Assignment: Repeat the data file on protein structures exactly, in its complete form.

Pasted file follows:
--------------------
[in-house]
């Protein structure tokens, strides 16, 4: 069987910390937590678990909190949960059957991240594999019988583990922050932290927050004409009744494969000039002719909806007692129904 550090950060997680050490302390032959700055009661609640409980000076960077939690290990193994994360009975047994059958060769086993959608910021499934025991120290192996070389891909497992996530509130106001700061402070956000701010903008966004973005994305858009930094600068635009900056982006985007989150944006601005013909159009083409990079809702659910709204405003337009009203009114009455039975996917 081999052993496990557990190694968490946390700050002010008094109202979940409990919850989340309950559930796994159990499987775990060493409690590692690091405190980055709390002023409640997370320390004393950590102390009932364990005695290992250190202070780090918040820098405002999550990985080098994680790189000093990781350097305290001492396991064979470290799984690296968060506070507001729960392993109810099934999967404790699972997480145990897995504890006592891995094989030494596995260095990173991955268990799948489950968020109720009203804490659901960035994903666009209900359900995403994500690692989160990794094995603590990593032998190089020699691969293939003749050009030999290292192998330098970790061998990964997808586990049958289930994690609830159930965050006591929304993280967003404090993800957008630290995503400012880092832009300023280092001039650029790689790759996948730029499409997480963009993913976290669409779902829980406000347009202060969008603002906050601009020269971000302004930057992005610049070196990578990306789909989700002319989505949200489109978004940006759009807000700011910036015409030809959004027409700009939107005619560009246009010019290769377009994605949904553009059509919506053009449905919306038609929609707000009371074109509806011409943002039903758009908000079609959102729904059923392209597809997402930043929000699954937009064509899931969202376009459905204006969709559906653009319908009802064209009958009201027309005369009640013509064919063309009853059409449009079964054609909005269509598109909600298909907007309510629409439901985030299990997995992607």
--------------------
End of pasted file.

[in-house]
């Protein structure tokens, strides 16, 4: 069987910390937590678990909190949960059957991240594999019988583990922050932290927050004409009744494969000039002719909806007692129904 550090950060997680050490302390032959700055009661609640409980000076960077939690290990193994994360009975047994059958060769086993959608910021499934025991120290192996070389891909497992996530509130106001700061402070956000701010903008966004973005994305858009930094600068635009900056982006985007989150944006601005013909159009083409990079809702659910709204405003337009009203009114009455039975996917 081999052993496990557990190694968490946390700050002010008094109202979940409990919850989340309950559930796994159990499987775990060493409690590692690091405190980055709390002023409640997370320390004393950590102390009932364990005695290992250190202070780090918040820098405002999550990985080098994680790189000093990781350097305290001492396991064979470290799984690296968060506070507001729960392993109810099934999967404790699972997480145990897995504890006592891995094989030494596995260095990173991955268990799948489950968020109720009203804490659901960035994903666009209900359900995403994500690692989160990794094995603590990593032998190089020699691969293939003749050009030999290292192998330098970790061998990964997808586990049958289930994690609830159930965050006591929304993280967003404090993800957008630290995503400012880092832009300023280092001039650029790689790759996948730029499409997480963009993913976290669409779902829980406000347009202060969008603002906050601009020269971000302004930057992005610049070196990578990306789909989700002319989505949200489109978004940006759009807000700011910036015409030809959004027409700009939107005619560009246009010019290769377009994605949904553009059509919506053009449905919306038609929609707000009371074109509806011409943002039903758009908000079609959102729904059923392209597809997402930043929000699954937009064509899931969202376009459905204006969709559906653009319908009802064209009958009201027309005369009640013509064919063309009853059409449009079964054609909005269509598109909600298909907007309510629409439901985030299990997995992607």